March marks the 8th month of the virtual Wine Book Club, and the third time I’ve participated. I’ve come to appreciate these monthly tasting/book clubs more and more because they provide me a due date to complete a post which then forces me to stop, collect my thoughts about the wine/book and actually learn something by writing about it. Thanks to Len, Deb and the others who have created these monthly events.
The subject of this month’s WBC is ‘Adventures on the Wine Route: A Wine Buyers Tour of France’ written by wine importer, wine shop owner, wine maker and Wine Renaissance Man, Kermit Lynch. I’m a big fan of Lynch and the quality ‘natural’ wines he imports and have had this book on my Amazon list for a while. Finding his imports here in Southern Virginia is nearly impossible, so I try to buy several bottles of my favorites when I’m in San Francisco each quarter.
Since I am a relatively new wine enthusiast (just a few years), I am one of those naïve people who believe the lives of importers like Kermit Lynch is filled with world travel, fine dining at Michelin 3 Star restaurants, roaming around Bordeaux and Burgundy tasting at all of the prominent chateaux and domains and just living la dolce vita. Lynch dispelled that ‘glamorous life of a wine importer’ myth beginning on page 4 and continuing throughout the book with stories of early morning tastings in frigid cellars and less than palatable food experiences. (I still do feel he does have quite a cool life).
Overall, I found the book fascinating and appreciated his insights in to the life of passionate wine enthusiast, who also happened to be wine importer, and his adventures and experiences with the various ‘characters’ he met along the ‘wine routes’ of France. One can sense his youthful excitement and passion through his writing.
I found each of the chapters informative, educational and entertaining. More than his adventures through France, what really surprised me was his distaste of blind tastings.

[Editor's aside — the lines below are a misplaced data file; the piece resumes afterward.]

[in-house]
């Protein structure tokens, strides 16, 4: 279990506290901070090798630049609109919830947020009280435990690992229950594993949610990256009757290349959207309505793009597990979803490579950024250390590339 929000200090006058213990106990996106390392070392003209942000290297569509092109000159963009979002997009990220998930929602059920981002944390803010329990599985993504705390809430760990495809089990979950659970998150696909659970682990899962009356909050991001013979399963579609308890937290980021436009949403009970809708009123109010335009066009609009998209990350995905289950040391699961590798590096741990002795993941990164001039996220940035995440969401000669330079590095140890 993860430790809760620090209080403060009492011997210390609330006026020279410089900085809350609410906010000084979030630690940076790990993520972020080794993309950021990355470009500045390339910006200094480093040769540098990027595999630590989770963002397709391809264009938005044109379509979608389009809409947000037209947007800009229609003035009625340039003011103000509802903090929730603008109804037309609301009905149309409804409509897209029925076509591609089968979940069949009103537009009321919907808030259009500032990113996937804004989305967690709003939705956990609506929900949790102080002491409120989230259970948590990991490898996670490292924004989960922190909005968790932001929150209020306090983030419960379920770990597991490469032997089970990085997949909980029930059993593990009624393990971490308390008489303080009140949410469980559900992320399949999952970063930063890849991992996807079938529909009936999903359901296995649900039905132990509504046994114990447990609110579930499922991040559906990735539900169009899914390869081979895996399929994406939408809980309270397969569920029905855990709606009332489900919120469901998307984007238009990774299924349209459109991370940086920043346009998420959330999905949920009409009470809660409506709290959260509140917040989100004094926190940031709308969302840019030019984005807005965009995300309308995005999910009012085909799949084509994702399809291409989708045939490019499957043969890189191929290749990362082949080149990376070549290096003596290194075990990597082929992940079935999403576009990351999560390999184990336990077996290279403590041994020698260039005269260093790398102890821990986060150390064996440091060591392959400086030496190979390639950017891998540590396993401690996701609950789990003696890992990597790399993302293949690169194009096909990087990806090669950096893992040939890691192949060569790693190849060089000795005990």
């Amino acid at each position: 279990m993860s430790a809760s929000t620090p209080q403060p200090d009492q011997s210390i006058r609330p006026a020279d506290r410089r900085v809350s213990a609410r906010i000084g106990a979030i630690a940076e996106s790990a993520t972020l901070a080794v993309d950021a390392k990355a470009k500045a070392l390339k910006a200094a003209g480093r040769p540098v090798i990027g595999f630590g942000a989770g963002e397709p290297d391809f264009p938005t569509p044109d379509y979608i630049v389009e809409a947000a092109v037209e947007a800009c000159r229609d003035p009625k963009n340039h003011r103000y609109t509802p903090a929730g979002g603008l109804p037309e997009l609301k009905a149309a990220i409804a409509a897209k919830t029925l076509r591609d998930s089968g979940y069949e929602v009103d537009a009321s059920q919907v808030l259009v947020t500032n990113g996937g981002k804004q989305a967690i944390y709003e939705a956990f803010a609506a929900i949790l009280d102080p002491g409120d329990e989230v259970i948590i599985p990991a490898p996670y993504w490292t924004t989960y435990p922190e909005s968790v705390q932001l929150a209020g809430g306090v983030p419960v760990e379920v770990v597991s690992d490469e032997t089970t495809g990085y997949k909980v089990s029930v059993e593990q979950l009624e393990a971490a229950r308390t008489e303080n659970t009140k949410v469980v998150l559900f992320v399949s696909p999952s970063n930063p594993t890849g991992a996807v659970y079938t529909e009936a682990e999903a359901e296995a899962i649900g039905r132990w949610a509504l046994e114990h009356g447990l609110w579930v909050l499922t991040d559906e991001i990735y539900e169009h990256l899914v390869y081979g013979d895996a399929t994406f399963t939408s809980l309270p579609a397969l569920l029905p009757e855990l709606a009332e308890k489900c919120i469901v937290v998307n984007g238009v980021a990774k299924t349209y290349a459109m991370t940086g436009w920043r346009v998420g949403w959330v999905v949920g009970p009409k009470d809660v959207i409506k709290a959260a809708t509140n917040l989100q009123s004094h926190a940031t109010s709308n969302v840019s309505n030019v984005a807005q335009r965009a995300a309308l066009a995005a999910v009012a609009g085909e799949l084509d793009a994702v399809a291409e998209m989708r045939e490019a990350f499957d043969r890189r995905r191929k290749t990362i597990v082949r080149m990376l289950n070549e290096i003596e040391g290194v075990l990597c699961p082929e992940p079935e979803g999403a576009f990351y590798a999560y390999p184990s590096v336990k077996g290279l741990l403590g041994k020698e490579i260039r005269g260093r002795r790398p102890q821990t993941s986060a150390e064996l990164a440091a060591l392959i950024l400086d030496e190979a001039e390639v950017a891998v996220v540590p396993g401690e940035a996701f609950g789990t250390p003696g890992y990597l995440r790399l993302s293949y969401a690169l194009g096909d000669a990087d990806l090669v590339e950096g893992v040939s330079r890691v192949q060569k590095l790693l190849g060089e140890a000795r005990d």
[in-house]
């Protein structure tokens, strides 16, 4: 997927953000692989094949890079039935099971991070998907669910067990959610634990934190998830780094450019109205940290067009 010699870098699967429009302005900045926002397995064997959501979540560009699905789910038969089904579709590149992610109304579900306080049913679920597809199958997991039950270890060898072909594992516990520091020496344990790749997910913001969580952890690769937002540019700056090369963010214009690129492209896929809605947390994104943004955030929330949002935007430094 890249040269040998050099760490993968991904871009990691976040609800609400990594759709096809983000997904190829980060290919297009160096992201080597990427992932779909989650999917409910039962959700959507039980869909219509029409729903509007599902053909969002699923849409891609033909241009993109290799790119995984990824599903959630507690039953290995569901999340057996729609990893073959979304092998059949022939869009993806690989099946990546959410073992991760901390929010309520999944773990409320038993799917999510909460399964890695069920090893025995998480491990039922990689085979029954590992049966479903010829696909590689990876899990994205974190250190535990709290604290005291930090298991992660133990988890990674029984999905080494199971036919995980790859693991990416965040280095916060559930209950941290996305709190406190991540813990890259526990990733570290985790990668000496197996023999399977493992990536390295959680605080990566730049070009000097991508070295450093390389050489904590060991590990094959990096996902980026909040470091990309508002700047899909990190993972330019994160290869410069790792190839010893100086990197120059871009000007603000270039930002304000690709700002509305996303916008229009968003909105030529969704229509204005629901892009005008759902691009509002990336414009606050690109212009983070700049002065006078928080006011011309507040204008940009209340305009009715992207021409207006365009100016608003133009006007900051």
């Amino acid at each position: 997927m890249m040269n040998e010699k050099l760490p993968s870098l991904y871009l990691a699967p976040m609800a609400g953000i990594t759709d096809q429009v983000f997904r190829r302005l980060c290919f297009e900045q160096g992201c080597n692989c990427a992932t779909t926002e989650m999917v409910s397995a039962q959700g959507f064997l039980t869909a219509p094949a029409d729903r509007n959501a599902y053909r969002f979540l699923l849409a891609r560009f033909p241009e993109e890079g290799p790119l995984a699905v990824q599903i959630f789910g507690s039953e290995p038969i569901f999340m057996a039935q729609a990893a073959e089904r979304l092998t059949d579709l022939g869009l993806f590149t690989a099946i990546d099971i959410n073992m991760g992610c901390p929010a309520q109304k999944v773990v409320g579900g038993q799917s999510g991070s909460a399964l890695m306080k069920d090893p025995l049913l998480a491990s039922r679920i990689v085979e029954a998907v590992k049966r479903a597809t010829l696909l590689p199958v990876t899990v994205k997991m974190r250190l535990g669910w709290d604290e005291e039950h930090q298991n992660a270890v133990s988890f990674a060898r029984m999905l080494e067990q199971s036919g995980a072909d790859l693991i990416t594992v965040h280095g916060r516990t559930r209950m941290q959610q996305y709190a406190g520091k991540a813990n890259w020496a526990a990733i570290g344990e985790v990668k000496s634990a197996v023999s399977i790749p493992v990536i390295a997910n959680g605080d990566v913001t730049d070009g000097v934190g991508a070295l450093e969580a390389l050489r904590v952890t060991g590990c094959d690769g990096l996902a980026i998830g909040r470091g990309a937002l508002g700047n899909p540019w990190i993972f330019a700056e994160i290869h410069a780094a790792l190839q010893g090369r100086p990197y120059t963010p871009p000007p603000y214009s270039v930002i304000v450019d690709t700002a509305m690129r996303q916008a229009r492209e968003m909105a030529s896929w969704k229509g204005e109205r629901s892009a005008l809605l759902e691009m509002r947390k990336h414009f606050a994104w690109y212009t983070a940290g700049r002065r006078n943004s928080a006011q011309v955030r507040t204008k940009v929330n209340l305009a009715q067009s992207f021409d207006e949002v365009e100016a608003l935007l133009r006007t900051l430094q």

“… I decided to stop taking part in blind tastings. They seemed such tomfoolery. Blind, yes, that does sum up the vision involved in this popular method of judging quality. The method is misguided, the results spurious and misleading… There is a vast difference, an insurmountable difference, between the taste of a wine next to another wine, and the same wine’s taste with food.”
Admittedly, I have participated in many ‘blind’ tastings without food and have ranked wines based on my initial impression (i.e. – which one made the biggest impression in terms of bold fruit and tannin). Although I did willingly participate in these tastings, I was never sure the why the tastings were conducted blind and without some type of food since most of us drink wine with food (right?). I have also never fully understood why some wine critics base their scores on ‘blind’ tastings with no food which tends to favor big, bold wines over those with less immediate fruit, but with more finesse and elegance (for the most part).
In addition to being an enthusiastic seeker of ‘real’ wine (natural, unfiltered, true to the place), he was also ahead of his time in terms of caring for wine during the shipping process. He appears to be one of the first importers to use refrigerated shipping to transport the wine he imported. I really respect the fact that he cared enough about delivering great wine to his customers to take such steps to ensure that the wine his customers received was the same quality of the wine he tasted in the cellars of France.
The only thing missing from ‘Adventures on the Wine Route’ is an updated and revised edition with more recent information including a ‘where are they now’ section. I wonder how many of the chateaus and domains he wrote about have since been turned over to the next generation. It would be nice to know how many of them have continued the traditions that earned them a place in Lynch’s shop. How many of the vineyards have been plowed over in the name of progress and development. On second thought, perhaps it’s best not to know… and instead hold the pictures of Loire, Burgundy and Provence that he painted.
The book also served as a catalyst for dinner at our house last night… This week is my first ‘full week’ at home this year with no travel, which means I try to take on dinner responsibility for a few nights and give my wife a short respite. As I’m finishing the book yesterday, I started thinking about what to have for dinner… and literally as I’m having that thought I read the following poem in the final chapter,
“Chablis is so good with oysters
That I’m tempted to leave these cloisters
And find true love whe’ere I’m apt to.”
Perfect timing… finished the last few pages, went to Fresh Market to get a couple dozen oysters and then to the wine shop for a bottle of Chablis.
A great ending to an interesting book (and to celebrate a full week at home!) I’ve added Kermit to my ‘cool dudes I would like to meet and have a glass of wine with’ list.